Agricultural Practices Attitudes and Perceived Risk Study


Though the existing literature does not provide evidence to suggest that genetically modified foods are worse for humans and the environment than organically grown foods, a general tone exists from the public expressing primarily distrust and negativity towards genetically modified organisms (GMOs), pesticides, and growth hormones. This can result in fear/distrust around food, damage to the agriculture industry, and misinformed nutrition advice, leading to further negative outcomes. The purpose of this project was to formally understand the consumer’s attitudes and perceived risk in relation to their knowledge about common agricultural practices, specifically genetic engineering of food. Additionally, the project aimed to identify if there is a correlation between the occurrence of disordered eating/dieting and knowledge, attitudes, and perceived risk of genetically modified organisms. One hundred thirty participants volunteered to take a survey which gathered basic demographic information, prevalence of dieting/disordered eating and eating disorder diagnosis, general knowledge of GMOs and their attitudes and perceived risk in relation to human health, nutrition, and environmental impact. The results provide trends of high self-confidence in knowledge about GMOs, moderate-to-low actual knowledge, neutral-to-negative overall attitudes, and moderate-to-high overall perceived risk. The trends suggest that increasing levels of inaccurate knowledge on the topic of GMOs correlate with increasing negative attitudes towards GMOs. Those diagnosed with an eating disorder reported the highest prevalence of fear of GMOS, followed by those who engaged in dieting or disordered eating. The evidence gives way to the idea that individuals who have a higher involvement in following diets or engaging in disordered eating behaviors are more likely to feel fearful of agriculture- and food-related practices. Based on the findings of this study, a call for improved education dissemination strategies is indicated.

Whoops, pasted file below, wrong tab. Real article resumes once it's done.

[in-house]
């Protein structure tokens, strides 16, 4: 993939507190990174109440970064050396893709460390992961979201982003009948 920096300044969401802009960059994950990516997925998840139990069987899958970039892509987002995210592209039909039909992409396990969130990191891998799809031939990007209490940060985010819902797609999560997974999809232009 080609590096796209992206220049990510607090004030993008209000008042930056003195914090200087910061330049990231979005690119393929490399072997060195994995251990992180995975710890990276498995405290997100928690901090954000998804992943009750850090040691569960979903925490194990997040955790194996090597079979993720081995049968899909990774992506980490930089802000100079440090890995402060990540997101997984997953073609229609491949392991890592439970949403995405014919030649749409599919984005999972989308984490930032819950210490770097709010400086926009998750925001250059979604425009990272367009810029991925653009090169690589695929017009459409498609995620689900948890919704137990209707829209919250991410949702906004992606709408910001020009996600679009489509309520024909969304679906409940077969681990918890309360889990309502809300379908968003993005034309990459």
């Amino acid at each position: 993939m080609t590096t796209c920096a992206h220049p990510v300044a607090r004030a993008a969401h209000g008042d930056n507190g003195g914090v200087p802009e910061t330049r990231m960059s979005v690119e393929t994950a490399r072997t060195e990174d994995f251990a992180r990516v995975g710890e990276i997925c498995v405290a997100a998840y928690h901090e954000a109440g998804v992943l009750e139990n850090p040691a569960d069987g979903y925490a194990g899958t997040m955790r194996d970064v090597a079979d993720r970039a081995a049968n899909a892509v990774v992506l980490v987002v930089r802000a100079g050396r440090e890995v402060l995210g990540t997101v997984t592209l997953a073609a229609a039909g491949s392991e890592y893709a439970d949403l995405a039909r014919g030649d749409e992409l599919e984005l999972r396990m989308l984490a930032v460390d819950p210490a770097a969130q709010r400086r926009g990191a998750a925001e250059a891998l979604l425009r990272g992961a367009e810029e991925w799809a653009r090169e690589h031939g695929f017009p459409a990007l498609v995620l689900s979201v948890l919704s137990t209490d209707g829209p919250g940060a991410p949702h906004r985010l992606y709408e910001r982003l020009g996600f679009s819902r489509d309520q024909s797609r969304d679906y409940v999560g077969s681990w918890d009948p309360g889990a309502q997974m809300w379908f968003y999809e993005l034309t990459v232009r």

Genetically modified organisms, Consumer attitudes, Agricultural practices, Eating disorders